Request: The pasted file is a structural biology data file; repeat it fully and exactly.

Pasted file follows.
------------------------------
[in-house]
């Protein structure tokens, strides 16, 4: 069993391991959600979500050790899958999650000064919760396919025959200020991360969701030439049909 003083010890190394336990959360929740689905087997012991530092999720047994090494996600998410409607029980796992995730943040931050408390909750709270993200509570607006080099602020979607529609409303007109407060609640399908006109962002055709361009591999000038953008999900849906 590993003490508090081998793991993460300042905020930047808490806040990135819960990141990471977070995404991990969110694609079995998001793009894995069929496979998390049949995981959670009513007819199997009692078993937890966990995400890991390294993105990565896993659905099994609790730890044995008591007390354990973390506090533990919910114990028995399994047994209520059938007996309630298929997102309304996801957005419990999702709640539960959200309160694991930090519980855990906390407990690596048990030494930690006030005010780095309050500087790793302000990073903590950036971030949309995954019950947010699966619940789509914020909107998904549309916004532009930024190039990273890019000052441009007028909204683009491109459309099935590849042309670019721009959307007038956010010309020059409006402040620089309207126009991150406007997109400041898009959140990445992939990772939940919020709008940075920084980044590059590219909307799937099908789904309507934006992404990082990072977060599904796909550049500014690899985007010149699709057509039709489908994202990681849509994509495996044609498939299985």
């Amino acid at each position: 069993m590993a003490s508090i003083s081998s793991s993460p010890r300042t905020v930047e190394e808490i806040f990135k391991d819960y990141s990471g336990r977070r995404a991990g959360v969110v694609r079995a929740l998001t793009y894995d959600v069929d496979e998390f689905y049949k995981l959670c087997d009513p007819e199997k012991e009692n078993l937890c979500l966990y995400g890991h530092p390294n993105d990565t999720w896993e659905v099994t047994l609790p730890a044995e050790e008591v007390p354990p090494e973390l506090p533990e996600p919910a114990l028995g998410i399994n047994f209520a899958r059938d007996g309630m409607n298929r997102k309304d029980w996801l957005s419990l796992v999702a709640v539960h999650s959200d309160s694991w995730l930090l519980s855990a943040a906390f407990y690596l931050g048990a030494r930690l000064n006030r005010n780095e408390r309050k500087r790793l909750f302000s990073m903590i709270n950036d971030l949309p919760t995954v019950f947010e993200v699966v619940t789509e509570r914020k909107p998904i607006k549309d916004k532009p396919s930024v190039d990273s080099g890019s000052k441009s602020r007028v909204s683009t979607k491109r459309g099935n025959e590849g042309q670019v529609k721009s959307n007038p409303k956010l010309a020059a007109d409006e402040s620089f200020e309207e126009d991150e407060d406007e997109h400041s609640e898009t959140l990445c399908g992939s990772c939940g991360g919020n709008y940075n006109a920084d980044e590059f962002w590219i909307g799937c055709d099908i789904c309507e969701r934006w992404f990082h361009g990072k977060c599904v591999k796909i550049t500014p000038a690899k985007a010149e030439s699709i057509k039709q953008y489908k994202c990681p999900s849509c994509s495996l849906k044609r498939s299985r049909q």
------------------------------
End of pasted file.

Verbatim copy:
[in-house]
């Protein structure tokens, strides 16, 4: 069993391991959600979500050790899958999650000064919760396919025959200020991360969701030439049909 003083010890190394336990959360929740689905087997012991530092999720047994090494996600998410409607029980796992995730943040931050408390909750709270993200509570607006080099602020979607529609409303007109407060609640399908006109962002055709361009591999000038953008999900849906 590993003490508090081998793991993460300042905020930047808490806040990135819960990141990471977070995404991990969110694609079995998001793009894995069929496979998390049949995981959670009513007819199997009692078993937890966990995400890991390294993105990565896993659905099994609790730890044995008591007390354990973390506090533990919910114990028995399994047994209520059938007996309630298929997102309304996801957005419990999702709640539960959200309160694991930090519980855990906390407990690596048990030494930690006030005010780095309050500087790793302000990073903590950036971030949309995954019950947010699966619940789509914020909107998904549309916004532009930024190039990273890019000052441009007028909204683009491109459309099935590849042309670019721009959307007038956010010309020059409006402040620089309207126009991150406007997109400041898009959140990445992939990772939940919020709008940075920084980044590059590219909307799937099908789904309507934006992404990082990072977060599904796909550049500014690899985007010149699709057509039709489908994202990681849509994509495996044609498939299985």
């Amino acid at each position: 069993m590993a003490s508090i003083s081998s793991s993460p010890r300042t905020v930047e190394e808490i806040f990135k391991d819960y990141s990471g336990r977070r995404a991990g959360v969110v694609r079995a929740l998001t793009y894995d959600v069929d496979e998390f689905y049949k995981l959670c087997d009513p007819e199997k012991e009692n078993l937890c979500l966990y995400g890991h530092p390294n993105d990565t999720w896993e659905v099994t047994l609790p730890a044995e050790e008591v007390p354990p090494e973390l506090p533990e996600p919910a114990l028995g998410i399994n047994f209520a899958r059938d007996g309630m409607n298929r997102k309304d029980w996801l957005s419990l796992v999702a709640v539960h999650s959200d309160s694991w995730l930090l519980s855990a943040a906390f407990y690596l931050g048990a030494r930690l000064n006030r005010n780095e408390r309050k500087r790793l909750f302000s990073m903590i709270n950036d971030l949309p919760t995954v019950f947010e993200v699966v619940t789509e509570r914020k909107p998904i607006k549309d916004k532009p396919s930024v190039d990273s080099g890019s000052k441009s602020r007028v909204s683009t979607k491109r459309g099935n025959e590849g042309q670019v529609k721009s959307n007038p409303k956010l010309a020059a007109d409006e402040s620089f200020e309207e126009d991150e407060d406007e997109h400041s609640e898009t959140l990445c399908g992939s990772c939940g991360g919020n709008y940075n006109a920084d980044e590059f962002w590219i909307g799937c055709d099908i789904c309507e969701r934006w992404f990082h361009g990072k977060c599904v591999k796909i550049t500014p000038a690899k985007a010149e030439s699709i057509k039709q953008y489908k994202c990681p999900s849509c994509s495996l849906k044609r498939s299985r049909q």